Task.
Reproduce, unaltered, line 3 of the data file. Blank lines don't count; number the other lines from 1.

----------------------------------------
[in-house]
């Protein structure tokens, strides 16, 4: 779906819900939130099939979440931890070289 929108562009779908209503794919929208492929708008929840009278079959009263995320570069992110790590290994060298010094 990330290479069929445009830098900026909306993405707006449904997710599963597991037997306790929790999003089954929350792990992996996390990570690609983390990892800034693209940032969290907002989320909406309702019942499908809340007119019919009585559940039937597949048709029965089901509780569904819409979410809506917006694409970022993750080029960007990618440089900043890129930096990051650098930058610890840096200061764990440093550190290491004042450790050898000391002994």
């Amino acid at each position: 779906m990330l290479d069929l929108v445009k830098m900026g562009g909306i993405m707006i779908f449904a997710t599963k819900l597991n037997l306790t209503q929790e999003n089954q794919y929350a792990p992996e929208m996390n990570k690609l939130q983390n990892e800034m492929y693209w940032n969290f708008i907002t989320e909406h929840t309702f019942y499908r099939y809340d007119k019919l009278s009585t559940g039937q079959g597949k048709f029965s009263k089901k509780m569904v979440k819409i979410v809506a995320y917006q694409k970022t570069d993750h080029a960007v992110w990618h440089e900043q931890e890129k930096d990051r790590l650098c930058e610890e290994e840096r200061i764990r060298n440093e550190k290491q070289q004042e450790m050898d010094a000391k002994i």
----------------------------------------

């Amino acid at each position: 779906m990330l290479d069929l929108v445009k830098m900026g562009g909306i993405m707006i779908f449904a997710t599963k819900l597991n037997l306790t209503q929790e999003n089954q794919y929350a792990p992996e929208m996390n990570k690609l939130q983390n990892e800034m492929y693209w940032n969290f708008i907002t989320e909406h929840t309702f019942y499908r099939y809340d007119k019919l009278s009585t559940g039937q079959g597949k048709f029965s009263k089901k509780m569904v979440k819409i979410v809506a995320y917006q694409k970022t570069d993750h080029a960007v992110w990618h440089e900043q931890e890129k930096d990051r790590l650098c930058e610890e290994e840096r200061i764990r060298n440093e550190k290491q070289q004042e450790m050898d010094a000391k002994i």